With racing dates approved, Arlington Park intends to run in 2021

If a state panel's approval Wednesday of 68 live racing dates for Arlington International Racecourse is any indication, equine athletes and maybe even spectators will be back at the storied Arlington Heights oval for the 2021 season.

But the formal approval by the Illinois Racing Board came only after commissioners, horse owners and trainers sought assurances from track management about their commitment to racing, following recent comments that cast doubt about the track opening next year.

During a quarterly earnings call with investors on July 30, Churchill Downs Inc. CEO Bill Carstanjen said the land on which Arlington sits would have "a higher and better purpose for something else at some point."

And despite reaching a two-year agreement following contentious negotiations this year with the Illinois Thoroughbred Horsemen's Association, Carstanjen said the track could run a 2021 meet "if we elect to do so." Last year, he had committed to keeping Arlington's gates open through 2021.

On Wednesday, Racing Board Chairman Dan Beiser asked Churchill corporate brass for a commitment for next year in writing.

"When comments are made like that, it does create a level of uncertainty for all of the men and women that are the backbone in a lot of ways of the horse racing industry, not just in Illinois, but everywhere that has horse racing, to plan for their future," said Beiser, of downstate Alton. "Arlington is really held near and dear by many, many people. What a beautiful facility that is and it would be a tragedy if we weren't able to keep that running like it is."

Arlington President Tony Petrillo said it is the track's intention to conduct the 2021 race meet. And he said formal confirmation of that intent would come when he signs the race dates acceptance letters that will be sent out by the racing board.

Petrillo added that Carstanjen, when he made the comments July 30, may not have been fully aware that Arlington already had a preliminary agreement with Hawthorne Race Course for splitting up the 2021 thoroughbred racing schedule.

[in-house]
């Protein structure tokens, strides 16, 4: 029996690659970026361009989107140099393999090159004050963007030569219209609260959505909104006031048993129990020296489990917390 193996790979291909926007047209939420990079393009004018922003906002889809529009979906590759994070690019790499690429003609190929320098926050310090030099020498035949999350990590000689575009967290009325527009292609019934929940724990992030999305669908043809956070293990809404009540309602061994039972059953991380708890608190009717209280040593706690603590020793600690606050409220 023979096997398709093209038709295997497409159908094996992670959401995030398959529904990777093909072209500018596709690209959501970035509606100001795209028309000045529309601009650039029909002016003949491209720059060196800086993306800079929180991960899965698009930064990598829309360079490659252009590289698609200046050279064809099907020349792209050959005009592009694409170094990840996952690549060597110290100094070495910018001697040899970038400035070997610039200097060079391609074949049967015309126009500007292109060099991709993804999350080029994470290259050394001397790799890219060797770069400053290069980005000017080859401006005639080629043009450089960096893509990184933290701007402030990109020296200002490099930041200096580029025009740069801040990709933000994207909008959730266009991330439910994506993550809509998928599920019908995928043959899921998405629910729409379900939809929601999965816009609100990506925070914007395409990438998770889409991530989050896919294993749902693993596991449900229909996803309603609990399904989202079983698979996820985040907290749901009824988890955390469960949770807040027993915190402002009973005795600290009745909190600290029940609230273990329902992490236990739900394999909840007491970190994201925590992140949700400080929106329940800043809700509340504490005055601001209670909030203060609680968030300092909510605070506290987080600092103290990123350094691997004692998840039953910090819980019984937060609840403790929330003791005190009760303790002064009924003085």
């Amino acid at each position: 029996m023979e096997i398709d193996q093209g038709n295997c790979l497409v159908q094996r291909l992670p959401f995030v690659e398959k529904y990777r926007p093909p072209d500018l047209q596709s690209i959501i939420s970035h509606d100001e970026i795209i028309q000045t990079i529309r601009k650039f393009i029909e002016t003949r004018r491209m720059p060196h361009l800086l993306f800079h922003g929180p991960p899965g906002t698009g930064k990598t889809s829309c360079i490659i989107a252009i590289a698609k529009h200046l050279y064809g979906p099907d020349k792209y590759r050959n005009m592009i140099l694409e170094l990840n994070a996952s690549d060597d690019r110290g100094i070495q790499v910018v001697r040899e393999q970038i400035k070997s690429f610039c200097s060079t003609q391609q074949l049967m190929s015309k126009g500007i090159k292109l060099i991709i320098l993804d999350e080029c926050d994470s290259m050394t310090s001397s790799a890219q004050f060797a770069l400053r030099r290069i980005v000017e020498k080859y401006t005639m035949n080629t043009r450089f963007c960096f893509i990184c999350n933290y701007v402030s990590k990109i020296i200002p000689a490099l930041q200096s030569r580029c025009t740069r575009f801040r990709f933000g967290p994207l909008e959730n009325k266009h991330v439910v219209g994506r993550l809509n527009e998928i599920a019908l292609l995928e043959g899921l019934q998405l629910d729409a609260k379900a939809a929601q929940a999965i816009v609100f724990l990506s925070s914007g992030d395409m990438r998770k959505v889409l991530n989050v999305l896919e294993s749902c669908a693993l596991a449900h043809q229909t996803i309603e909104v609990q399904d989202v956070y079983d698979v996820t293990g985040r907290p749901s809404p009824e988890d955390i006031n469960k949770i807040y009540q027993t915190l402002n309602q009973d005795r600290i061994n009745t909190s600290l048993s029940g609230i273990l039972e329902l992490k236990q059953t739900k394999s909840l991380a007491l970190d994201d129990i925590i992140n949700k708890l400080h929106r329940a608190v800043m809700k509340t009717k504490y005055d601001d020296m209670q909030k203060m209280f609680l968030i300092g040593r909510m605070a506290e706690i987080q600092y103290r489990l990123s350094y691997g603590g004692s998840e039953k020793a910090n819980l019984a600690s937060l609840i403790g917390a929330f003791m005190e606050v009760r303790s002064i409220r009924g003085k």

The requested list of dates was posted on the racing board website July 31.

"We do feel our responsibility to the industry as well as the community, and we intend to fulfill that in 2021 and beyond that when the opportunity does exist," said Petrillo, adding that Churchill's corporate leadership team is having daily conversations about the future of Arlington.

Petrillo reiterated other statements made by Carstanjen, namely that Churchill would work with state and other officials to possibly move the racing license elsewhere in Illinois.

The horsemen's association, which represents nearly 2,500 owners and trainers at Arlington and Hawthorne, sought a condition as part of the board's approval that would withhold Arlington's recapture payment - a fee that transfers money from horsemen's purse accounts to racetracks - if Arlington doesn't run its promised 2021 schedule.

"We are gravely concerned about that statement that there is a 2021 contract that they may elect to run or not run," said Mike Campbell, the association's president. "In the world that I live in, words count."

But racing board attorney John Gay said a provision withholding recapture is against state statute.

Arlington's 2021 season is set to begin April 30 and conclude Sept. 25, with plans to bring back a number of events put on hiatus this year due to COVID-19. That includes the return of graded stakes races and renaming the Arlington Million the Mister D. Stakes in honor of chairman emeritus Richard Duchossois.

The shortened 2020 season continues Thursday through Saturday until Sept. 26, with up to 300 spectators allowed each day, under state rules.

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Despite earlier comments by Churchill Downs Inc. CEO Bill Carstanjen, center, that put the 2021 racing season in doubt, Arlington International Racecourse on Wednesday was awarded 68 live racing dates by the Illinois Racing Board. Carstanjen is pictured in 2010 with bugler Jean Laurenz and chairman emeritus Richard Duchossois. Daily Herald File Photo, 2010
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